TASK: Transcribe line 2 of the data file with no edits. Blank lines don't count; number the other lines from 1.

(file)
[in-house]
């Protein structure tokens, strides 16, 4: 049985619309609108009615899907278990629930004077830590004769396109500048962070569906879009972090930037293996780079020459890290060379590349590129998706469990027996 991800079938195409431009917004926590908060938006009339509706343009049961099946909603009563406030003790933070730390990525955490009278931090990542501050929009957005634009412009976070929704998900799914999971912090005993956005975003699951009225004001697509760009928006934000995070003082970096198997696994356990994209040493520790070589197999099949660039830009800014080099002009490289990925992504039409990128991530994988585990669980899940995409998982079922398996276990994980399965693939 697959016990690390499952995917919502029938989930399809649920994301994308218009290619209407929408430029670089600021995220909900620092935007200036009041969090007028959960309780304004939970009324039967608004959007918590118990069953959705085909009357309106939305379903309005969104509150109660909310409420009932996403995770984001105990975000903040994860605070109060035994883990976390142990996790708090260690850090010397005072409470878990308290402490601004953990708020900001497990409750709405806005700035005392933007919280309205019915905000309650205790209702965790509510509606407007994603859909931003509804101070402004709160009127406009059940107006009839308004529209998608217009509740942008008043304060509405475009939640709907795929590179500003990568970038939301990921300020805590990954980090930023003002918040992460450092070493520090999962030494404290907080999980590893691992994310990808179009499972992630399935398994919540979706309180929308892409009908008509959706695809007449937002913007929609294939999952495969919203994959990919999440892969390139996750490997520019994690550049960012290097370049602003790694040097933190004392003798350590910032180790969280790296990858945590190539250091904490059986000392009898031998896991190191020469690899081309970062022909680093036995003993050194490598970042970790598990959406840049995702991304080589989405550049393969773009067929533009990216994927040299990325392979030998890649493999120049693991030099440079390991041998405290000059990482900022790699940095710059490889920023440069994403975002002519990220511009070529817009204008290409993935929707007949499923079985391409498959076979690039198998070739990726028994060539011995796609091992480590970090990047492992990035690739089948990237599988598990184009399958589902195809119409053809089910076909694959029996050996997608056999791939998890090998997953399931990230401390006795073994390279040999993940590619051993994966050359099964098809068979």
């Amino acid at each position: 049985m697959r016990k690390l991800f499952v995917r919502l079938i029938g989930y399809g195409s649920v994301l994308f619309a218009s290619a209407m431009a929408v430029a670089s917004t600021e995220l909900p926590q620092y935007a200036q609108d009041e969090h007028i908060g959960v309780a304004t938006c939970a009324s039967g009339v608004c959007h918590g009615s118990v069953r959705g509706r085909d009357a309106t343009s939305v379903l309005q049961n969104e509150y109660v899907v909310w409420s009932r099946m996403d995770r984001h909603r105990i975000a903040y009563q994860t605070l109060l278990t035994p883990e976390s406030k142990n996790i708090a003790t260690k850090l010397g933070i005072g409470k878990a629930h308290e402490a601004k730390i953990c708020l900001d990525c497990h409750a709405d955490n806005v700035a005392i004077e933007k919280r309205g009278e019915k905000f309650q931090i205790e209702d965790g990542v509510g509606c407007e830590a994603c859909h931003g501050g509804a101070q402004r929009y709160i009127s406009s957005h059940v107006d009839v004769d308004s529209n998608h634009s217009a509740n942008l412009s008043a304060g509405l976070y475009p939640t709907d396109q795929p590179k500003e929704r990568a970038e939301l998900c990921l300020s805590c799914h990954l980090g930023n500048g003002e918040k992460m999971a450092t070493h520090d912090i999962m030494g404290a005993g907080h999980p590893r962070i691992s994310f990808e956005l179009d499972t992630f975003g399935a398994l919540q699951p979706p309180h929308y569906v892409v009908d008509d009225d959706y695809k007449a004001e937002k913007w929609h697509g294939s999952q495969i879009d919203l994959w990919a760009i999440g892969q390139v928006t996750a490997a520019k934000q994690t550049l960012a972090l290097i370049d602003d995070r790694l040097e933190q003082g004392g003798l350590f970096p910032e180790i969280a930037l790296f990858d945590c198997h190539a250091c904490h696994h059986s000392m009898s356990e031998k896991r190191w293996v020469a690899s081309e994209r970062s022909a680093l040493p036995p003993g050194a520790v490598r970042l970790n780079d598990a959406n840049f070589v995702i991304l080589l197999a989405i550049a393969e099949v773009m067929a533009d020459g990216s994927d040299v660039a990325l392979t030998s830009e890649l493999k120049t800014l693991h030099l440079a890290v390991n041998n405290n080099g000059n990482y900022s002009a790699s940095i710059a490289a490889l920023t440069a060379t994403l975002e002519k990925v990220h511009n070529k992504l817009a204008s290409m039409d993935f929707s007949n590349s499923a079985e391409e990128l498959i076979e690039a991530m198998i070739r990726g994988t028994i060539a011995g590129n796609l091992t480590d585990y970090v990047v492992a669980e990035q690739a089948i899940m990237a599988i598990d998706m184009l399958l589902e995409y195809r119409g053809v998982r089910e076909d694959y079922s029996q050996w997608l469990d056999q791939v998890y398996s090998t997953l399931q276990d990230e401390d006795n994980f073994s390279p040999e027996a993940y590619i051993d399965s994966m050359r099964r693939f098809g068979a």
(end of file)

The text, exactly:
């Protein structure tokens, strides 16, 4: 049985619309609108009615899907278990629930004077830590004769396109500048962070569906879009972090930037293996780079020459890290060379590349590129998706469990027996 991800079938195409431009917004926590908060938006009339509706343009049961099946909603009563406030003790933070730390990525955490009278931090990542501050929009957005634009412009976070929704998900799914999971912090005993956005975003699951009225004001697509760009928006934000995070003082970096198997696994356990994209040493520790070589197999099949660039830009800014080099002009490289990925992504039409990128991530994988585990669980899940995409998982079922398996276990994980399965693939 697959016990690390499952995917919502029938989930399809649920994301994308218009290619209407929408430029670089600021995220909900620092935007200036009041969090007028959960309780304004939970009324039967608004959007918590118990069953959705085909009357309106939305379903309005969104509150109660909310409420009932996403995770984001105990975000903040994860605070109060035994883990976390142990996790708090260690850090010397005072409470878990308290402490601004953990708020900001497990409750709405806005700035005392933007919280309205019915905000309650205790209702965790509510509606407007994603859909931003509804101070402004709160009127406009059940107006009839308004529209998608217009509740942008008043304060509405475009939640709907795929590179500003990568970038939301990921300020805590990954980090930023003002918040992460450092070493520090999962030494404290907080999980590893691992994310990808179009499972992630399935398994919540979706309180929308892409009908008509959706695809007449937002913007929609294939999952495969919203994959990919999440892969390139996750490997520019994690550049960012290097370049602003790694040097933190004392003798350590910032180790969280790296990858945590190539250091904490059986000392009898031998896991190191020469690899081309970062022909680093036995003993050194490598970042970790598990959406840049995702991304080589989405550049393969773009067929533009990216994927040299990325392979030998890649493999120049693991030099440079390991041998405290000059990482900022790699940095710059490889920023440069994403975002002519990220511009070529817009204008290409993935929707007949499923079985391409498959076979690039198998070739990726028994060539011995796609091992480590970090990047492992990035690739089948990237599988598990184009399958589902195809119409053809089910076909694959029996050996997608056999791939998890090998997953399931990230401390006795073994390279040999993940590619051993994966050359099964098809068979």